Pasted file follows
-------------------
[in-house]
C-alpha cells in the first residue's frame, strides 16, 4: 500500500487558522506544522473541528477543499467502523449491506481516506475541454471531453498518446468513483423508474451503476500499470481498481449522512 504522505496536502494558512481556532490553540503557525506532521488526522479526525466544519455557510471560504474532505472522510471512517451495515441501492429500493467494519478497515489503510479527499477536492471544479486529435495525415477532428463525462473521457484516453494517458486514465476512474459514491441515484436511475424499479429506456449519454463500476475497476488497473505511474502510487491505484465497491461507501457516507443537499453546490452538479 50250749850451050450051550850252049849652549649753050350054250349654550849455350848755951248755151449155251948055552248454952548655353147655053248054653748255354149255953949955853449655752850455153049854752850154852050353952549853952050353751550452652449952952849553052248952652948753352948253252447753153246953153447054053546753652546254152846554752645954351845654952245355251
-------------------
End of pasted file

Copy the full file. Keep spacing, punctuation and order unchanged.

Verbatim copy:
[in-house]
C-alpha cells in the first residue's frame, strides 16, 4: 500500500487558522506544522473541528477543499467502523449491506481516506475541454471531453498518446468513483423508474451503476500499470481498481449522512 504522505496536502494558512481556532490553540503557525506532521488526522479526525466544519455557510471560504474532505472522510471512517451495515441501492429500493467494519478497515489503510479527499477536492471544479486529435495525415477532428463525462473521457484516453494517458486514465476512474459514491441515484436511475424499479429506456449519454463500476475497476488497473505511474502510487491505484465497491461507501457516507443537499453546490452538479 50250749850451050450051550850252049849652549649753050350054250349654550849455350848755951248755151449155251948055552248454952548655353147655053248054653748255354149255953949955853449655752850455153049854752850154852050353952549853952050353751550452652449952952849553052248952652948753352948253252447753153246953153447054053546753652546254152846554752645954351845654952245355251